7. says:

    I do love Brother Cadfael and his calm ways of solving the mysteries of his community It helps that he has been a man of the world and has experience that those who took Holy orders early in their lives are missing His knowledge of the behaviour of his fellow man, both positive and negative, makes him uniquely qualified in the monastery to undertake these investigations.I wonder if a medieval Abbott would truly be so accepting of Cadfael s adventures, but they make an excellent story series, so I m glad that Peters came up with the idea I love the way that she documents the details of daily life during this time period, and gently teaches the reader a bit of history along the way A very pleasurable way to expand one s knowledge.I ll look forward to reading the further adventures of the good Brother and learning when I pick up the next book in the series.

  8. says:

    Thus far the series entries can be divided between those that feature the politics of the day One Corpse Too Many, St Peter s Fair and those that focus on the Abbey A Morbid Taste for Bones, Monk s Hood This story, set in Oct 1189, is an Abbey centric one, involving an age old trope Beautiful young orphan heiress Iveta de Massard is to wed very much older Baron Huon de Domville at Shrewsbury Abbey in two days time Iveta is a very reluctant bride, having developed a tendre for one of Huon s young squires, Joscelin Lacy Joscelin is likewise smitten with Iveta and at wit s end, as there is no honorable way to prevent the marriage However, the morning of the wedding the groom fails to appear for the ceremony Iveta, is secretly thrilled until Huon is found murdered and Joscelin who had had a very public quarrel with Huon the day before is sought as his killer.Brother Cadfael gets to shine in his role as medical examiner , determining just how Huon died In the course of his investigations he also discovers that Huon had a secret life that was known to very few, his murderer included.Lots of lovely twists to the story, including how the leper sanctuary of St Giles comes to be involved There s also a second murder Is it the same killer Only Cadfael knowsI so enjoy these visits to medieval Shrewsbury and its Abbey Cadfael is wonderful, of course, but I m developing a fondness for Abbot Radulfus as well Prior Robert makes an appearance, still as aristocratically disdainful as ever, though he doesn t really figure in this story It is always nice to catch up with the minor continuing characters as well.For all that there was murder most foul, I came away feeling soothed and uplifted by book s end The coda to the story got to me this time bittersweet, melancholy and just about perfect.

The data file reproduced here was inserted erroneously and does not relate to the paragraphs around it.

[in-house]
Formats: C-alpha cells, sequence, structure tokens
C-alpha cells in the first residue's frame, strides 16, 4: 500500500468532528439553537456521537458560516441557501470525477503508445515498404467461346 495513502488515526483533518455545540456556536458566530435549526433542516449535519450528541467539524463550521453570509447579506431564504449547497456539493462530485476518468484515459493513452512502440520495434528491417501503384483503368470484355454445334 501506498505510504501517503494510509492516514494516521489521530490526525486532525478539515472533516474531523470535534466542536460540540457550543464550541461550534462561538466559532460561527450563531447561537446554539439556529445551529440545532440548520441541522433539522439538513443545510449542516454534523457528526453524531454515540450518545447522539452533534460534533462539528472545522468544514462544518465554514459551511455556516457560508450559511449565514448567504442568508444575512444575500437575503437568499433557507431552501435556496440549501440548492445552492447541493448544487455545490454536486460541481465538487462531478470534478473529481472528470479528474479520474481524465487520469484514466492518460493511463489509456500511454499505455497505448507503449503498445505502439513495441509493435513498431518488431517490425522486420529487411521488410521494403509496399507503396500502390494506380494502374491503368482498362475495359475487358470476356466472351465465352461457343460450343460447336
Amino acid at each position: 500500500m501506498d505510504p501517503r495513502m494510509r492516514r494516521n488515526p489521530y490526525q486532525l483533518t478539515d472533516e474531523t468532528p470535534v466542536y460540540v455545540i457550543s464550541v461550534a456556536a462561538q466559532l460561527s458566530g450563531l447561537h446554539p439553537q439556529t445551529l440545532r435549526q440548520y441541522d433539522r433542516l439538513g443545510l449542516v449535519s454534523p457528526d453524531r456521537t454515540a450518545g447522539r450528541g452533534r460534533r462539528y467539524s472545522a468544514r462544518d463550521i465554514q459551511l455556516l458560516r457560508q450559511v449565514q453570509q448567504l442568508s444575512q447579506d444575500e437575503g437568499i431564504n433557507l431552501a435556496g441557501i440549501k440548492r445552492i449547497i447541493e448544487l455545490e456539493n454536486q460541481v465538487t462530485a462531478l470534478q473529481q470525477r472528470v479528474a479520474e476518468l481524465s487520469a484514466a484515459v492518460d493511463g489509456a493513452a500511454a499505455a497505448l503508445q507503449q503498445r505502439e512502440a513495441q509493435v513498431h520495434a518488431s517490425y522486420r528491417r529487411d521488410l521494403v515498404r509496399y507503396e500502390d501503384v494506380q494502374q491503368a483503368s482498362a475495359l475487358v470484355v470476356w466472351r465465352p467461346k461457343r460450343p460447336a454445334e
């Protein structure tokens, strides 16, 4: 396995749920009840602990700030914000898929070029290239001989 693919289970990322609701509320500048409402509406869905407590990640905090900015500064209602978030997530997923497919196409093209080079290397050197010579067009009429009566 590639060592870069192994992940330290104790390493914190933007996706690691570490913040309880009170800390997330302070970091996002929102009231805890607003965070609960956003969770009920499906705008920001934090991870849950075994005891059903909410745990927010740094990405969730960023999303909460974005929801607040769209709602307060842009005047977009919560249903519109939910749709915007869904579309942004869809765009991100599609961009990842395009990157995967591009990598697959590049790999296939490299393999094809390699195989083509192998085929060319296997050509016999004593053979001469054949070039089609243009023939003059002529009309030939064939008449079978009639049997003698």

9. says:

    Meanwhile, back at the abbey I just love these trips to medieval England It all feels so real The whole leper situation was a lot like in Biblical times, it seems And human nature has not changed, not a bit Ellis Peters does a great job with the characters, they truly come alive There is always at least one romance, but it does not dominate the story.Time to travel to Shrewsbury, and soon, I think There must be Brother Cadfael themed guided tours

  10. says:

    Brother Cadfael is a constant joy I seem to read the entire collection every few years when I feel the need to escape to a simpler time The mysteries are never too obvious but never too arcane This one is a particularly well handled story The characters are fully rounded and easily distinguished in spite of the large cast Brother Mark, who we met in an earlier volume, continues to grow in grace and humility He is a splendid creation, exemplifying the best of the monastic system of his time One of the joys of these books is the clearly drawn society with all its customs and foibles I always learn a few new things each time I wander happily through a volume Lovely writing.

Leave a Reply

Your email address will not be published. Required fields are marked *